|Former President George H.W. Bush, left, looks on as former President Bill Clinton talks about tsunami relief efforts|
Former Presidents Clinton and George H.W. Bush are urging the world to keep up interest in recovery and rehabilitation efforts following December's massive tsunami that hit Southeast Asia the hardest. Meanwhile, officials say they are taking precautions to ensure that the unprecedented amount of contributions following the natural disaster will not be lost to corruption.
Shortly after the tsunami disaster, President Bush named his father, George H.W. Bush and his predecessor, Bill Clinton, to lead U.S. efforts for private contributions. To date, American companies have donated more than $500 million in cash and material contributions.
Former President Bush said this is less than half of the total private contributions from Americans, a number he describes as "staggering."
"Some are estimating these kinds of private donations, nationwide, exceed $1.2 billion."
Former President said the donations already have had positive concrete results, including helping to avert widespread shortages of food and outbreaks of diseases in the affected areas.
He spoke at a meeting in Washington sponsored by several groups, including the Asia Society and the Asia Foundation. The gathering brought together officials from the region to discuss the current state of post-tsunami recovery and rehabilitation efforts.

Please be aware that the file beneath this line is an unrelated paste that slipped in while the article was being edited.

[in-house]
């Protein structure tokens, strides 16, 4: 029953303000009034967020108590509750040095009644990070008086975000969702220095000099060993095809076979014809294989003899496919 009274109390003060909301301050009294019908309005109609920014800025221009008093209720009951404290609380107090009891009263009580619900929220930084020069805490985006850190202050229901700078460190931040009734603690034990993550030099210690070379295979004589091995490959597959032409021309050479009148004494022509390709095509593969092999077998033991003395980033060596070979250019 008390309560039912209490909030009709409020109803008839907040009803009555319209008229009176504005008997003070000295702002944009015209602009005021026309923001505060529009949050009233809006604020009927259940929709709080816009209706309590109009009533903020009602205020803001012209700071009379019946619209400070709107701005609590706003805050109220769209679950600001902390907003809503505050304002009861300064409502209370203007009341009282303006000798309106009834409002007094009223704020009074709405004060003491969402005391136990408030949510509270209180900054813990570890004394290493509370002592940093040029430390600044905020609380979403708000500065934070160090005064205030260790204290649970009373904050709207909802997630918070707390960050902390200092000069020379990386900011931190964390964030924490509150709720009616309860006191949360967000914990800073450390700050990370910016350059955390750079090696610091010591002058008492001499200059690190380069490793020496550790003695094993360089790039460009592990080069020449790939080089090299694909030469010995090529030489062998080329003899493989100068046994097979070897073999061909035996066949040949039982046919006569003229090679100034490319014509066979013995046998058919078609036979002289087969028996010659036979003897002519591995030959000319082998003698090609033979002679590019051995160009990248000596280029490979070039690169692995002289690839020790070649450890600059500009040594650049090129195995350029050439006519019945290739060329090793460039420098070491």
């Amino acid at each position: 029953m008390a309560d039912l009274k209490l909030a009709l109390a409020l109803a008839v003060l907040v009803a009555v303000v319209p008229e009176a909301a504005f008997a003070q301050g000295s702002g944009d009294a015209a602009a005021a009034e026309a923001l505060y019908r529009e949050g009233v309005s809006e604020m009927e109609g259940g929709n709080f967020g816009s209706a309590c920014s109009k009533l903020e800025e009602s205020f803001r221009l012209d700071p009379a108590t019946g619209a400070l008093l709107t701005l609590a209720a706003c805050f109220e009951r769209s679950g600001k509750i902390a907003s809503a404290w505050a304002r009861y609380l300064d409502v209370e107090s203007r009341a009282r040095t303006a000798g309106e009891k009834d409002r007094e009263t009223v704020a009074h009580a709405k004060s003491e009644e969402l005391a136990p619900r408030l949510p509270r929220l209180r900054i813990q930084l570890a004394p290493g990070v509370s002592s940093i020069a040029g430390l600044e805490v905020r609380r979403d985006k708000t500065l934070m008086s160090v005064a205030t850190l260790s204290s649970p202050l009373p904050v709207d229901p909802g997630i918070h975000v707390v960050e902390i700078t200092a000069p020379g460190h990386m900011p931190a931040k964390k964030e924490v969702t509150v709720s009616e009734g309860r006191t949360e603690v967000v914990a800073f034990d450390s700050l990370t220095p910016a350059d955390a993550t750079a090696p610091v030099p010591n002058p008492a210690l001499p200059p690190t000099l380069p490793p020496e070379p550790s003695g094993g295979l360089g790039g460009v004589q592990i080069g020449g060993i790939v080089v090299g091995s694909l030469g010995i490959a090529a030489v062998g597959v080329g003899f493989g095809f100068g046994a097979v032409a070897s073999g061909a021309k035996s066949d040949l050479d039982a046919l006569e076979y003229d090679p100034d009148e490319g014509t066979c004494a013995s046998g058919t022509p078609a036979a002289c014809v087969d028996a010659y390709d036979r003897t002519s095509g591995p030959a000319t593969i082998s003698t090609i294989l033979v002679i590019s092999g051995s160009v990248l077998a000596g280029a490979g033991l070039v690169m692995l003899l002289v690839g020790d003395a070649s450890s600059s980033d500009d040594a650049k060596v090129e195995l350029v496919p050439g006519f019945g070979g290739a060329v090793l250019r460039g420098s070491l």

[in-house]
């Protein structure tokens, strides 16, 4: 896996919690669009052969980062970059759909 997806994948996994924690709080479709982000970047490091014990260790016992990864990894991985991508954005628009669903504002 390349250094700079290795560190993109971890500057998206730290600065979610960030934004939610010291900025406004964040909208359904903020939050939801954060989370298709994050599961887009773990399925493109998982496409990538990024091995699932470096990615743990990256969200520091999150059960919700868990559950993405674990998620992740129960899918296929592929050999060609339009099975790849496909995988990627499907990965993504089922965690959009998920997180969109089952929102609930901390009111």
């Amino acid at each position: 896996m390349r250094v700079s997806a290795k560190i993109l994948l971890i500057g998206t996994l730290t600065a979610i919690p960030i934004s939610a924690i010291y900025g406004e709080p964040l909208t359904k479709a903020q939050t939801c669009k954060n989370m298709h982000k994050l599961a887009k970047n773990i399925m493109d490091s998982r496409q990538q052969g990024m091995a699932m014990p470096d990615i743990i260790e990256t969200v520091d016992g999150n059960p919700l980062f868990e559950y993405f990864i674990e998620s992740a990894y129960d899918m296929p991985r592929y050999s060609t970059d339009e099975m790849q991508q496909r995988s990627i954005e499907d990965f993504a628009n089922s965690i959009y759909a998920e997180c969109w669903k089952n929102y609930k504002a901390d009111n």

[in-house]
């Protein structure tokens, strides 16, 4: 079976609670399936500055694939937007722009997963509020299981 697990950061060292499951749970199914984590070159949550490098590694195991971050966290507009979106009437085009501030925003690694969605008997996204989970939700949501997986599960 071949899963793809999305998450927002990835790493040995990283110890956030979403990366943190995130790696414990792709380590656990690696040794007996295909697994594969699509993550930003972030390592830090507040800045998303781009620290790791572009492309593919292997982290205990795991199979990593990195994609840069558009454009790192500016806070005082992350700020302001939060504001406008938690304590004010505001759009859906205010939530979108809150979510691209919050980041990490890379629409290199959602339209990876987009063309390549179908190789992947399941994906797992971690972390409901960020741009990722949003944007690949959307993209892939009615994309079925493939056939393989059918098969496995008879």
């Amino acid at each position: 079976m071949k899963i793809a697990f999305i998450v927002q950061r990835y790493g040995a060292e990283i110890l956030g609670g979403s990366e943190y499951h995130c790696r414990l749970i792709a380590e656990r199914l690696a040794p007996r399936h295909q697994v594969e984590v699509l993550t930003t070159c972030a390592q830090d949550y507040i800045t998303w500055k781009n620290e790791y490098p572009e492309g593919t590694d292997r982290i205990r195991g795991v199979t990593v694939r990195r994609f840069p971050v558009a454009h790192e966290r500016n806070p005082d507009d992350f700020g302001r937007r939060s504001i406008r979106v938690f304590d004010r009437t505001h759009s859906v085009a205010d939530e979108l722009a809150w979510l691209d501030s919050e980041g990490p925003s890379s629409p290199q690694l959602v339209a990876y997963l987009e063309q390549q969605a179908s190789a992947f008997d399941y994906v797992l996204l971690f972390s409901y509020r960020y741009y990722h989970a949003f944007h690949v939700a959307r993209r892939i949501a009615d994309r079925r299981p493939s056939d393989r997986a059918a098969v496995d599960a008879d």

Former President Clinton said the time between now and the end of the year will be crucial for tsunami survivors.
"This is the hardest period, because it's out of the newspapers," he explained. "All the dead who could be found have been buried. People have got to put their lives back together. And the monsoon season is coming, and there are still some people in tents, thousands of them."
Also at the meeting, United Nations Undersecretary for Humanitarian Affairs, Jan Egeland, acknowledged that the reconstruction efforts have been slow. But he added that international organizations working in the tsunami-affected areas are trying to ensure transparency and accountability.
"Because what we cannot afford is scandals, any kind of scandals, and that money goes in the wrong direction or into the wrong pockets, because we have such an unprecedented generosity and also, such unprecedented needs to be filled," he noted.
The issue of corruption on the ground was addressed by Indonesia's National Development Planning Minister Mulyani Indrawati.
"I think we are very aware that for this rehabilitation and reconstruction, the reputation of this implementing agency is at stake and we are fully committed to implement all this rehabilitation and reconstruction activity with a high standard of governance, transparency and accountability," she noted.
Ms. Mulyani said some measures her government is implementing include independent supervisory boards to oversee aid distribution, a private sector liaison office and a website that will provide public information on various government projects.